Heating costs could jump this winter amid surging natural gas prices

Xcel Energy, the sole natural gas provider in Fargo and Grand Forks, estimates that average North Dakota households will have to pay $164 more than normal to heat their homes this winter. That's assuming nothing goes wrong, like in last February's freeze.

Xcel Energy natural gas technicians Marshall Zutter (left) and Darren Erickson monitor natural gas flow at the regulation station Tuesday, Feb. 16, near the intersection of Wise Road and Highway 371 as the temperatures remained below zero. The technicians are on the scene to manually adjust gas pressure if needed down the line. Steve Kohls / Brainerd Dispatch

BISMARCK — As cold weather begins to take hold in North Dakota, a global natural gas shortage has many concerned about the costs of utility bills in the winter ahead.

Natural gas prices around the world have soared over recent months, climbing to more than double their level from January in U.S. markets, and hitting their highest point since 2008 earlier this month.

In North Dakota, both Xcel Energy and Montana Dakota Utilities (MDU), which together provide the bulk of the state’s natural gas, have cautioned that customers are likely to see big jumps on their heating bills this winter. Xcel, the sole natural gas provider for the Fargo and Grand Forks areas, is estimating that the average household will be charged $164 dollars more than normal this winter. And customers with MDU can expect to find inserts in their upcoming heating bills outlining the company’s projection for an increase of about $185 for average households this winter compared to last.

“I’m extremely concerned,” North Dakota Public Service Commissioner Brian Kroshus said at a regulatory hearing earlier this month. “Consumers need to prepare that it's going to potentially be a tough heating season.”

As economies around the world have ramped up from pandemic stagnancy, back-logged global supply chains have driven shortages of everything from computer chips to lumber to breakfast cereal. Some similar factors are at play in energy markets, too, as U.S. oil drillers from Texas to North Dakota have been content to hold their output stagnant even as oil prices have surged to their own seven year high. That has meant that production of natural gas, produced alongside oil, has remained low in spite of the growing demand.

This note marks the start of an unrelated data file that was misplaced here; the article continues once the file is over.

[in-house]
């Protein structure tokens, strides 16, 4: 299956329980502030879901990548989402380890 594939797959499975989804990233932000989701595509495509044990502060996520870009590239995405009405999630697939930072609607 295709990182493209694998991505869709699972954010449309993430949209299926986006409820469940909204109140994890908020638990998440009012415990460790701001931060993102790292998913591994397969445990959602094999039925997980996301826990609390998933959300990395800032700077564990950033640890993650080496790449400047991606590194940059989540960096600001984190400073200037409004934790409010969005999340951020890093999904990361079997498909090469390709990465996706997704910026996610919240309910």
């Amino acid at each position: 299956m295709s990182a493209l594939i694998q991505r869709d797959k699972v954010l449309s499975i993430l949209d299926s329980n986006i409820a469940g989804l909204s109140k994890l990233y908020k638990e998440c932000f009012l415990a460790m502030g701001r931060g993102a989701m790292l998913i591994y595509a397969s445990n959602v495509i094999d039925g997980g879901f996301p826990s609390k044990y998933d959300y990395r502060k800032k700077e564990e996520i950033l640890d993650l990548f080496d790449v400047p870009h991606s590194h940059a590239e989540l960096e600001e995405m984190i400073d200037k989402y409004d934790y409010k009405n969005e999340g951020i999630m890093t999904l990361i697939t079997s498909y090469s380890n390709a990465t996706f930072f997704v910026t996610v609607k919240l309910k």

And after last year’s relatively mild conditions, a more bitter winter could be in store for North Dakota this time around. Jacob Spender, a meteorologist with the National Weather Service, said their Grand Forks office is monitoring for a possible La Niña, a weather phenomenon that would drive Red River Valley temperatures below their already-frigid averages in early 2022.

Still, natural gas is a notoriously volatile commodity, and unseasonably high temperatures in the last two weeks have helped to pull prices down from their 13-year peak on Oct. 5.

Some large providers like Xcel and MDU have the advantage of storage capacity, which both companies said has allowed them to stockpile gas underground in anticipation of the higher-priced winter.

Mark Hanson, a spokesman for MDU, said that the Bismarck-based utility stored about a quarter of its winter supply at lower summer prices, while the company contracted another quarter in more affordable, long-term buys as well. Matthew Lindstrom, a spokesman for Xcel, said the Minneapolis-based provider has purchased financial hedges and locked in a majority of its winter supply under long-term deals and underground storage as well.